Turnip Half Long White Collar Purple Jagged Leaf
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Botanical name: Brassica rapa rapa
Turnip's origins and history
Turnip has been cultivated since the dawn of human civilization, but unlike other vegetables, its origins are very uncertain. However, most scholars believe that the variety, in its original form, first appeared in Northern Europe, and then spread to the rest of Europe, Asia and even America. Much appreciated by the ancient Romans, to the point that, as narrated by Pliny, it was the third most cultivated food product after the vine and wheat, this root was very present on the tables of the poorest.
To see it on the tables of the wealthiest people, however, we must wait until the fifteenth century, when, following the numerous rumors that it was endowed with aphrodisiac powers, it made its appearance on the tables of the wealthiest. Subsequently, man created different varieties, selecting and crossing various types of turnips, above all to soften their flavor, so much so that today it is almost impossible to say exactly how many types of turnips exist, given their diffusion and the numerous breeds cultivated throughout. the world.
Nutritional and beneficial properties
Until recently, turnips have solved the nutritional problems of the poorest and, even though they are no longer used as they once were, they are still the most popular vegetables among Latin peoples. Besides being very nutritious, the turnip contains many properties and nutritional characteristics: being rich in vitamins and mineral salts, for example, it is very useful to combat tiredness and to prevent fatigue.
It is also excellent for fighting cystitis, kidney stones, constipation, bronchitis, colds, coughs and pharyngitis, due to the diuretic, anti-inflammatory and purifying properties that are contained in its root, as well as the sulfur substances that are contained in it. found in large quantities and which help to thin the bronchial secretions and favor their elimination.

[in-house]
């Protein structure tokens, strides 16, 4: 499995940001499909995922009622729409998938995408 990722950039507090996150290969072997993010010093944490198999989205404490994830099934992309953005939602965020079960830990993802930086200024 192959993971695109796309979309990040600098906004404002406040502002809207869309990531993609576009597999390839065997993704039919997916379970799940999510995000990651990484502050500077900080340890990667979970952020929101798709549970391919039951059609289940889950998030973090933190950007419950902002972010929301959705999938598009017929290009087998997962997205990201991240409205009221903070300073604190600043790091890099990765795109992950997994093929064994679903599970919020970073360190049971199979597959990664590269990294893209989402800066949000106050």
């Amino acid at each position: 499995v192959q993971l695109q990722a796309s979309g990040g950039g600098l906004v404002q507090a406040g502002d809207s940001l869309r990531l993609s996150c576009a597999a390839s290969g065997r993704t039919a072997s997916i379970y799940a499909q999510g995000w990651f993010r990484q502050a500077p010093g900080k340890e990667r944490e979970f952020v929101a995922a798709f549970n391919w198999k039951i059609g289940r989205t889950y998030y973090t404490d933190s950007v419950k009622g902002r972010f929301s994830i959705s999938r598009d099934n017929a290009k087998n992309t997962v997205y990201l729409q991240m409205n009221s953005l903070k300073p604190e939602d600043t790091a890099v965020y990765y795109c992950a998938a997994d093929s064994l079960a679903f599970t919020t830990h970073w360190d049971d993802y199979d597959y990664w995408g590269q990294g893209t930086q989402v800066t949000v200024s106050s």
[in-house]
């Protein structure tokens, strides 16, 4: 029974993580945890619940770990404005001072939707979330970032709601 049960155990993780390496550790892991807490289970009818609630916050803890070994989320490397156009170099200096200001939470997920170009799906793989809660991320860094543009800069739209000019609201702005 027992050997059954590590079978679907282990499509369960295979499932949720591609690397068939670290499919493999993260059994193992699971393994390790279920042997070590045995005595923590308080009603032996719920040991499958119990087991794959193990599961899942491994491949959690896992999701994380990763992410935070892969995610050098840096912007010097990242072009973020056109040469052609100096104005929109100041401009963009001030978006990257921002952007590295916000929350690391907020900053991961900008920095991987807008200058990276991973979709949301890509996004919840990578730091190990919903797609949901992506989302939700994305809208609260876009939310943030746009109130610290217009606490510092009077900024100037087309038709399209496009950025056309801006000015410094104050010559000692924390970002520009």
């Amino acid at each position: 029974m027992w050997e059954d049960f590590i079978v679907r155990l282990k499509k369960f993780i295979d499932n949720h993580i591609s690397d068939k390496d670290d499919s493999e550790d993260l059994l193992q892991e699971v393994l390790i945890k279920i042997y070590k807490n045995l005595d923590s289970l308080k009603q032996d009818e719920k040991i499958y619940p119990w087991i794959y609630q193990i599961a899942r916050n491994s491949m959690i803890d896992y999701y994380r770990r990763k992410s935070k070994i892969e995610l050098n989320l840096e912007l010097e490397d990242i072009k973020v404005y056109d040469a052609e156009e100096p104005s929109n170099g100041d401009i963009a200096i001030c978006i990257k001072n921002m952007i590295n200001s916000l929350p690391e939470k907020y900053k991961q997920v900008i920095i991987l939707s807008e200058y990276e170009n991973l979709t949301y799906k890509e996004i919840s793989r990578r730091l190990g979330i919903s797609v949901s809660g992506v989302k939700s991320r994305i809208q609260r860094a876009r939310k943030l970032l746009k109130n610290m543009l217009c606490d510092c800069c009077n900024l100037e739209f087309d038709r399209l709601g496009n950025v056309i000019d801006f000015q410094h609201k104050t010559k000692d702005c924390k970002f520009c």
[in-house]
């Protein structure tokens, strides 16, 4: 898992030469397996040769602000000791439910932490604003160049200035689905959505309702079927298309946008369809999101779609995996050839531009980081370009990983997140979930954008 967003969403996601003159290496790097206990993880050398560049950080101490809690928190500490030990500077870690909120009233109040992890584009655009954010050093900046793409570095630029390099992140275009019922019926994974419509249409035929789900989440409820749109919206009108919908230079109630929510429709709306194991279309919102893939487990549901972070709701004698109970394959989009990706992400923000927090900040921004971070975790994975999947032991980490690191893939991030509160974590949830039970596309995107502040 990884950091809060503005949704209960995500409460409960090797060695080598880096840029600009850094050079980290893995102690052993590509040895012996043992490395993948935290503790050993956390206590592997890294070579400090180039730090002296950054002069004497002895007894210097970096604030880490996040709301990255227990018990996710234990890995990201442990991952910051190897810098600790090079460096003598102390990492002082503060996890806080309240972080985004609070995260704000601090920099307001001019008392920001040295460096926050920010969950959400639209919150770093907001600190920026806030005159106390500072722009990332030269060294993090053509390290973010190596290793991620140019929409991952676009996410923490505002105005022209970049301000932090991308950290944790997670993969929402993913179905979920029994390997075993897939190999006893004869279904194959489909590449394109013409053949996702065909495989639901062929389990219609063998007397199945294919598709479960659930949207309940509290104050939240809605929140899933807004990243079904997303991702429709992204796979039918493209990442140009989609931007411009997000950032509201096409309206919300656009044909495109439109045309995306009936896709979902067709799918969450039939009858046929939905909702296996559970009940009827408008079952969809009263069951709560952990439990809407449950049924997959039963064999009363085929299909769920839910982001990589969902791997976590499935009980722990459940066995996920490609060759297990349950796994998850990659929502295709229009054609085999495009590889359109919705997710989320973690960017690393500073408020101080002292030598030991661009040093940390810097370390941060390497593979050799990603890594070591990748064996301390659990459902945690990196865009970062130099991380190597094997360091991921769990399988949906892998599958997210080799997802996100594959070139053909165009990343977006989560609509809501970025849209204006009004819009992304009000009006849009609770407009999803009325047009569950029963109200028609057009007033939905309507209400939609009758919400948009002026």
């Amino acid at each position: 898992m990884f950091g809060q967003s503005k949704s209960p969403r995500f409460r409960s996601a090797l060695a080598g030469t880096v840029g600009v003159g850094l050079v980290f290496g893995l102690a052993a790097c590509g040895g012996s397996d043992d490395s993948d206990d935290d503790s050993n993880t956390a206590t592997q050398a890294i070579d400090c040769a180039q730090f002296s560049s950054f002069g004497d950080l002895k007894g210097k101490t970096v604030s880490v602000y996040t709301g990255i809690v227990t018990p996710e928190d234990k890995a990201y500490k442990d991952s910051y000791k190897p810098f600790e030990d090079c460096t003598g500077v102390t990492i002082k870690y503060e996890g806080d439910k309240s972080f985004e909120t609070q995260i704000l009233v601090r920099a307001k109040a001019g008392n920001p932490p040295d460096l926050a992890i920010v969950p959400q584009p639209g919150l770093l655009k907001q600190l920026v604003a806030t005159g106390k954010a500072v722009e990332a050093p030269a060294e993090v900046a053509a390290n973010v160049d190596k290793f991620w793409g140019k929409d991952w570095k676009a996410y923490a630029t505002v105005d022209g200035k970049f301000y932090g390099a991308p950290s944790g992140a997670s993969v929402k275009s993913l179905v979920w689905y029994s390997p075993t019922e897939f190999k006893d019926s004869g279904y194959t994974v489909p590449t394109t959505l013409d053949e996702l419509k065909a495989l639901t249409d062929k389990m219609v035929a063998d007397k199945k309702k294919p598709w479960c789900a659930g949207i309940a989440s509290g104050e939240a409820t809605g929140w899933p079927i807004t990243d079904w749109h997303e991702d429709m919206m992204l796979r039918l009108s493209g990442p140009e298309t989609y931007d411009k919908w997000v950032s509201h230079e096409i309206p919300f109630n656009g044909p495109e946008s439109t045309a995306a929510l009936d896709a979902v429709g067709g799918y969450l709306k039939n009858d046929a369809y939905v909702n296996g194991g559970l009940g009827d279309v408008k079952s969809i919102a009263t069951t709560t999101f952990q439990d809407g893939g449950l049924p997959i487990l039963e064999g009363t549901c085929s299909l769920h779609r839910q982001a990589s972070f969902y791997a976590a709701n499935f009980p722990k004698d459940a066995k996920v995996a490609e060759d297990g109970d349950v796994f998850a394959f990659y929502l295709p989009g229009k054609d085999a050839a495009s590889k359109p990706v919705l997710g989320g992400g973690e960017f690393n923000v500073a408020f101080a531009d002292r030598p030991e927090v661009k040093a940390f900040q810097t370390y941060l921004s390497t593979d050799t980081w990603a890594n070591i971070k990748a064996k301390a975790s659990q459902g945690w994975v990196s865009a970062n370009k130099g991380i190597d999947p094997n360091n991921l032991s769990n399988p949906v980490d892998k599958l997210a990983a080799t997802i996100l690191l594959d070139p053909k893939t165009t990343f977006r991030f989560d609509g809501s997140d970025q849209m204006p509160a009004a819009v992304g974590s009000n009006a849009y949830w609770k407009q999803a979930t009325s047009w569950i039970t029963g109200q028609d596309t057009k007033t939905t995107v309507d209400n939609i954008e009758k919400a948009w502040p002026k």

Warning: due to the presence of these sulfur substances, this vegetable is not recommended for people with thyroid problems, as it can compromise the proper functioning of thyroid hormones). Due to its purifying action it can be used to fight acne and eczema, and it is also an excellent anticancer.
Use of turnip in the kitchen
The turnip can be eaten raw, cooked, grated in salads, or reduced to a puree or seasoned with a little butter or extra virgin olive oil. Among the most popular recipes in which we can find this vegetable, there is bisna, a polenta originally from Friuli and easy to make, but which requires long cooking times.
Less expensive and faster is the vegetable broth, which can be used in various ways in the kitchen, such as for preparing soups or risottos, or for flavoring meat or vegetables. The broth is obtained by boiling 2 potatoes, 2 onions, 2 turnips, 2 leeks, 2 carrots, 1 celery stick and 3 tomatoes for 20 minutes in 150 centiliters of water. The vegetables must first be washed, then peeled and cut into pieces, then put them in a pot and add cold water and salt. Once the cooking time has elapsed, they must then be removed with a colander and mashed to flavor the broth more.
Given its close link with popular tradition, it is not surprising that the turnip is the protagonist of many fairy tales and legends. One of the best known and most appreciated by children is the "Story of the giant turnip", written by Alexei Tolstoy, which tells the adventures of a grandfather who, after planting a seed, finds himself in the his garden is a giant specimen that he is unable to collect. He then calls the grandmother, who in turn calls the grandson, who in turn will call the family dog and cat, but only when a small mouse is added, the group manages to pull the vegetable out of the ground and prepare a turnip soup.
Even in the tales of the Grimm Brothers there is a fairy tale dedicated to turnips, where thanks to these vegetables, a poor farmer becomes rich, unleashing his brother's envy.
As for curiosities, also in this case the popular tradition comes to our aid: according to a widespread belief, turnips had no flavor, so they entered many sayings to indicate stupidity (example: turnip-head).